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It seems that we did not heed Wallis or his contemporary theologians when they taught this: The answer to bad religion, superficial televangelism, or negative fear based church teachings is not rejection or becoming more secular, the answer is to create better churches; more effective, just, and compassionate religious communities!
Now, I fully realize that what Wallis recommends throughout his writings is not what most religiously liberal churches will adopt or recommend, for his position is as a devout progressive; his book is the Bible; and his frame of reference is the larger Christian story. Therefore, while admirable and sincere, we can only draw from his conclusions or guidelines… This being said, it does not exempt us however, from our cultural and religious literacy- recognizing that most liberal religious churches are still ethically Christian in their history and their heritage, and that whatever theological reticence we, as U-Uists might harbor or possess, it is, in actuality, no excuse to not take up our ethical responsibilities for active engagement, no excuse for not establishing interfaith dialogue, and if agreed on by members and minister, together taking a leadership role in our respective communities.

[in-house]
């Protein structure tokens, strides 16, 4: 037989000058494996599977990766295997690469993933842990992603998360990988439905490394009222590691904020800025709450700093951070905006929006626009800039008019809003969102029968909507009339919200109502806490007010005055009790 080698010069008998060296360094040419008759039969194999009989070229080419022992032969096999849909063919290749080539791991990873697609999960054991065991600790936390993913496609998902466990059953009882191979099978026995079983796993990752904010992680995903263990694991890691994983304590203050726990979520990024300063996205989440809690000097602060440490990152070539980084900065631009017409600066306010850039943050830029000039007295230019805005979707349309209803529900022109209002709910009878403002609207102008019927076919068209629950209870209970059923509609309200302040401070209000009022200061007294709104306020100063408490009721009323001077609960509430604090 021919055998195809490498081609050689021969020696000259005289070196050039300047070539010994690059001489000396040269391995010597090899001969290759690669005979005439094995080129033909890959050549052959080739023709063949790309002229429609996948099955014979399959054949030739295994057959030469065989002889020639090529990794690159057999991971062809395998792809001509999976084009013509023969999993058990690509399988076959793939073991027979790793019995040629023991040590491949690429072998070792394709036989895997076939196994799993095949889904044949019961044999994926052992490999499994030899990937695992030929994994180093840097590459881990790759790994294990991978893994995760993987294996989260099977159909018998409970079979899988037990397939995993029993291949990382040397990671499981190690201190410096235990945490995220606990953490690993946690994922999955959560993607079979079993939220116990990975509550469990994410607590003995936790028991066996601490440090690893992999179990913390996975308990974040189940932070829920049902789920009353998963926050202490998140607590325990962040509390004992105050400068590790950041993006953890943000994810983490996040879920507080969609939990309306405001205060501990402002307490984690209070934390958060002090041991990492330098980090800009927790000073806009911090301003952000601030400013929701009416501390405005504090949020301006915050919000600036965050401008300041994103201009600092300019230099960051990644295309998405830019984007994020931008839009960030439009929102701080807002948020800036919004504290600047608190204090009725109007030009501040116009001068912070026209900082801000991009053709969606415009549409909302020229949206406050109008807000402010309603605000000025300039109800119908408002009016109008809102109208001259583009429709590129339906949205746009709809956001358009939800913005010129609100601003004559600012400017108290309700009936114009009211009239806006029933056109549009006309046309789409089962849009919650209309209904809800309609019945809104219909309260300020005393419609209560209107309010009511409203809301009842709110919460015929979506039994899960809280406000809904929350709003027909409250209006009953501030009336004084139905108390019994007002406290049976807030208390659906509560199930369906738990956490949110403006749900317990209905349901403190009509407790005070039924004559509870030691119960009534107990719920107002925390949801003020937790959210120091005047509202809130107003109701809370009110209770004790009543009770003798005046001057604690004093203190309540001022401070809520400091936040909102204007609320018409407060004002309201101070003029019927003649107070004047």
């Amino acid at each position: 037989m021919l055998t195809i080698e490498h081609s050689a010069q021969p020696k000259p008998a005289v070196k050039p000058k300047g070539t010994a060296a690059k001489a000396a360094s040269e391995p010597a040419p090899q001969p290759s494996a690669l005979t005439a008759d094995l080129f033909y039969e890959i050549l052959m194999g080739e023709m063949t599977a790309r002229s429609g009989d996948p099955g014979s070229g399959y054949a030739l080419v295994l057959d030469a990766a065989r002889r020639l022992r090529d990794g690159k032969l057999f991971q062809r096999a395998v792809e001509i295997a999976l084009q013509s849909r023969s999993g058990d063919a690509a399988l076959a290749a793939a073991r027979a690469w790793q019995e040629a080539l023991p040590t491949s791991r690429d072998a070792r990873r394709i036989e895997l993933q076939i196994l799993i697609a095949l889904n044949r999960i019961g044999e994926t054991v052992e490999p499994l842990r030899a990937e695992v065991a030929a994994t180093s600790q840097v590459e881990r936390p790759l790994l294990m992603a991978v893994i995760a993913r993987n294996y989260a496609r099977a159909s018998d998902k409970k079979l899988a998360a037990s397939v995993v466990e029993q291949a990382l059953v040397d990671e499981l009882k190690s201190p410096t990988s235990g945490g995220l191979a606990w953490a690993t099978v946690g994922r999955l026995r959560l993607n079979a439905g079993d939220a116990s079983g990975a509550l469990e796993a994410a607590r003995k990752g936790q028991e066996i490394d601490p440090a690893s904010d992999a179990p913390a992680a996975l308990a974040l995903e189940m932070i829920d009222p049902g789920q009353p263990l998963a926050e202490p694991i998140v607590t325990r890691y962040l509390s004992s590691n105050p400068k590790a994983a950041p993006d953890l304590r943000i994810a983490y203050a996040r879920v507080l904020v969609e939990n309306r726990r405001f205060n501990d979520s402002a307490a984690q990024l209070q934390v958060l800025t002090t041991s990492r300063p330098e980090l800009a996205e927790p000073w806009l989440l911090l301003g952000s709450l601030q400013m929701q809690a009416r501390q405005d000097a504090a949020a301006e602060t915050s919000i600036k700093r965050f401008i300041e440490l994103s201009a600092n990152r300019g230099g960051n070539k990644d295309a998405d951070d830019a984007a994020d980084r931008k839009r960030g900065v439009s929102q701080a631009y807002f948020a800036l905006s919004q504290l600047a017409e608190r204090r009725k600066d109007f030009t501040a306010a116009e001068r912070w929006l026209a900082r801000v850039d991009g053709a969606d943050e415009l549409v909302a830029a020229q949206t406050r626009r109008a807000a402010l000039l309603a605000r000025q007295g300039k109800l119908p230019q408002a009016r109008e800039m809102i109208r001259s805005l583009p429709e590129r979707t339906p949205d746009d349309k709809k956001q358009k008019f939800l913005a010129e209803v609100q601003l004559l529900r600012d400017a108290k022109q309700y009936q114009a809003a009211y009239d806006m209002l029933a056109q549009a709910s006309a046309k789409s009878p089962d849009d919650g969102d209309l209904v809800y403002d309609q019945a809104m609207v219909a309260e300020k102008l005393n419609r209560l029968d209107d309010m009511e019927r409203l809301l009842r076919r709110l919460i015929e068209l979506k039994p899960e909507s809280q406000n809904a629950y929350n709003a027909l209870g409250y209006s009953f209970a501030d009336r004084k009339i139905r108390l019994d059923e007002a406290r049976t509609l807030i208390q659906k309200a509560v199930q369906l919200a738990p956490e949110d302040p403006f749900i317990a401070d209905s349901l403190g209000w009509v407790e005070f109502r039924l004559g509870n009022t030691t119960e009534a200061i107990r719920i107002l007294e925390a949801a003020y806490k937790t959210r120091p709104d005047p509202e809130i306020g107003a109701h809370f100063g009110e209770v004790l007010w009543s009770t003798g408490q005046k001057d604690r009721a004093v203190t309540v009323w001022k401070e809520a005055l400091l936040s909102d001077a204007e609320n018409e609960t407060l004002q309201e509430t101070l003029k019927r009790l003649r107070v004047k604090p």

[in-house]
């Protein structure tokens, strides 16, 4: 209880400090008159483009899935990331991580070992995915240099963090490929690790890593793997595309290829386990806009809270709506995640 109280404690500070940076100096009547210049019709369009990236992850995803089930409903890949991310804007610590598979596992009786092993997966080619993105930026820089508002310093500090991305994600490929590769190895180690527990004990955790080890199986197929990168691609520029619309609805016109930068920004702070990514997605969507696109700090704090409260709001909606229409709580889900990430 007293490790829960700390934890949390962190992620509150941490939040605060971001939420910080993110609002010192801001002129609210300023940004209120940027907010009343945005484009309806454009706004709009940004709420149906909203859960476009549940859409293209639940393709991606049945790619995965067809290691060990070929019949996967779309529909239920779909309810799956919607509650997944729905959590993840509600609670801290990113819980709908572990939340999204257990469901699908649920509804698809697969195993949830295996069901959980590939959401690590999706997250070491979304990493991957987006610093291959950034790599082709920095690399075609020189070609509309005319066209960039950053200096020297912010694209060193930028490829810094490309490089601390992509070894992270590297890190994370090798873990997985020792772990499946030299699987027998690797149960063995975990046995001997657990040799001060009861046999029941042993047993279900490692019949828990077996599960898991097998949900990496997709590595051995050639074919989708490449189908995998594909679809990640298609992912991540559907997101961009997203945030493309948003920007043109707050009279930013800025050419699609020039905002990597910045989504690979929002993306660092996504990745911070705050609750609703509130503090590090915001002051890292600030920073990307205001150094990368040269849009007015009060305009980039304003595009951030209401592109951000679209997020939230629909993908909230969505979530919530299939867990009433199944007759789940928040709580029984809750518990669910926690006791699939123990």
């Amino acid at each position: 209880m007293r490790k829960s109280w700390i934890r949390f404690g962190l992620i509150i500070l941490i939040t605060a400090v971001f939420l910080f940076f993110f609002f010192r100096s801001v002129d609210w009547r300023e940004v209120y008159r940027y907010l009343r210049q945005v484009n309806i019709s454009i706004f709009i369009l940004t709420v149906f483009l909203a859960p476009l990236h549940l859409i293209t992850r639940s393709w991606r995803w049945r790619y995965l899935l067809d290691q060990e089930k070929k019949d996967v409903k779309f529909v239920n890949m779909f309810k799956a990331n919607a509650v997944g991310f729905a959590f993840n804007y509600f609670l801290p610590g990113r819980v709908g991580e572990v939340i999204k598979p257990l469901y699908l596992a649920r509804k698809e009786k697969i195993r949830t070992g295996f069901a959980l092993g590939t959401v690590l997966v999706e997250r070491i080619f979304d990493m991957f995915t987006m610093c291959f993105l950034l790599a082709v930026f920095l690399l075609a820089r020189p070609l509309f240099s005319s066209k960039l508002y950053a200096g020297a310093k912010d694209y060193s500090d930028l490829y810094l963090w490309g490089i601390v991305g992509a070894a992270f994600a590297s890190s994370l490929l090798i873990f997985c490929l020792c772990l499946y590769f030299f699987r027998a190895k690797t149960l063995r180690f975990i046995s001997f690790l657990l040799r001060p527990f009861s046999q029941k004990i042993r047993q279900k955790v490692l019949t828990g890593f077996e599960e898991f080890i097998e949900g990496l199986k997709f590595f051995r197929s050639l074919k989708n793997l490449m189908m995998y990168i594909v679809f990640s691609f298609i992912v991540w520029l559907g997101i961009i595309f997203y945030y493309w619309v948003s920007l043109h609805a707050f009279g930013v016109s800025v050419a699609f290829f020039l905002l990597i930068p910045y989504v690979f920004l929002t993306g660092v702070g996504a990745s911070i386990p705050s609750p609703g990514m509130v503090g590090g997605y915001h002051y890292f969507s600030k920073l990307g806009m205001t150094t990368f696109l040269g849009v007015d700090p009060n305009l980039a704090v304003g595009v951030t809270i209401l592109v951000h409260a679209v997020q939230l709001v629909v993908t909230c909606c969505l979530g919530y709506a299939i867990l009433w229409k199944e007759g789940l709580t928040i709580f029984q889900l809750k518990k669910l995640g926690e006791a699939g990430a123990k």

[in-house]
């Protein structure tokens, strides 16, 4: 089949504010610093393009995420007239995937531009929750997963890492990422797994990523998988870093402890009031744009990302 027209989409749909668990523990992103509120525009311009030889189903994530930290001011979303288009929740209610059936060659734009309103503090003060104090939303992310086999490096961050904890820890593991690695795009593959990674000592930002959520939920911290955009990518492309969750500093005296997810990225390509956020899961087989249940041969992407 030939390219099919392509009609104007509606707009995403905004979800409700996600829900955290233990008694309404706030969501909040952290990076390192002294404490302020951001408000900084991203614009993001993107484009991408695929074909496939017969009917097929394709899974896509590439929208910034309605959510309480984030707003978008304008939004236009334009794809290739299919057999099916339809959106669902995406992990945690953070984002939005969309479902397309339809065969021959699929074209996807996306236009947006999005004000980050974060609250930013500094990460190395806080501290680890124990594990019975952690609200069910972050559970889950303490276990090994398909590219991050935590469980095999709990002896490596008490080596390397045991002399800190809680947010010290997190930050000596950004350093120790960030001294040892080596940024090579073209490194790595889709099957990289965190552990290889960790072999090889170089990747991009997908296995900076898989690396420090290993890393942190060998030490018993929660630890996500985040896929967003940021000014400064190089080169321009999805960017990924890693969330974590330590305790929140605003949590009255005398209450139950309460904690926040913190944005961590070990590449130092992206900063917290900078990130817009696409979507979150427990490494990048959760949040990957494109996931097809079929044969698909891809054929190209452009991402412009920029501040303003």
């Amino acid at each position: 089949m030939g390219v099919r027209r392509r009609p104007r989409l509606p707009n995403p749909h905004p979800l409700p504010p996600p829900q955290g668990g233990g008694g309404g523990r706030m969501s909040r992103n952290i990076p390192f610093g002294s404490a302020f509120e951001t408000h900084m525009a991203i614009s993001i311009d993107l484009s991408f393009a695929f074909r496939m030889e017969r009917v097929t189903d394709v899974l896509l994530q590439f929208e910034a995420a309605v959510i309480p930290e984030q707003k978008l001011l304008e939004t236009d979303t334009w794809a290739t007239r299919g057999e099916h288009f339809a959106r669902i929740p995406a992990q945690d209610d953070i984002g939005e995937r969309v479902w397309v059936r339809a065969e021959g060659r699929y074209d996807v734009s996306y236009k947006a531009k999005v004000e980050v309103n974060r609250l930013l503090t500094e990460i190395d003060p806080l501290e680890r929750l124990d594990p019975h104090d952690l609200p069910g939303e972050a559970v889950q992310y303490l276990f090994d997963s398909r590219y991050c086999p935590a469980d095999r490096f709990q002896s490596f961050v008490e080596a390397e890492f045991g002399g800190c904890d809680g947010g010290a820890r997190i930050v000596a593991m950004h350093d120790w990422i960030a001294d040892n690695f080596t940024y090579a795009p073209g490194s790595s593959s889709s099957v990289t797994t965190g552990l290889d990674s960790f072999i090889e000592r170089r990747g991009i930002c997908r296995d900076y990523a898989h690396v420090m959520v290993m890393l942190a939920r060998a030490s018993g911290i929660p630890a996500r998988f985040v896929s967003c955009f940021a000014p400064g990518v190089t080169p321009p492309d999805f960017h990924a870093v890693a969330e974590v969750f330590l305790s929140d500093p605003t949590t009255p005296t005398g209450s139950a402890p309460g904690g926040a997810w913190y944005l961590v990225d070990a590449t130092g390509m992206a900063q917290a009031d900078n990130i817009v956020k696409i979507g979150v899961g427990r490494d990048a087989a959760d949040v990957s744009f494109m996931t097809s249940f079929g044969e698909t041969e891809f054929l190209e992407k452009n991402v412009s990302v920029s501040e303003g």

In just the past two or three years, more evangelical and traditional Christian communities has opened their eyes, and dropped their exclusive lens of concern for personal sin or moral rules, and now understand what Wallis teaches: “That [any belief in a just or loving spirit or a God] is personal, but it is not private”, and the concerns of spiritual and/or ethical person is to concentrate on solving social problems; those crises that are more inclusive of the whole of humanity. The focus of concern and commitment, then, has shifted towards the systemic, and global and towards resolving the neighborhood issues such as poverty, homelessness, disease, street violence, that extend out to world militarism, and the ecological crisis…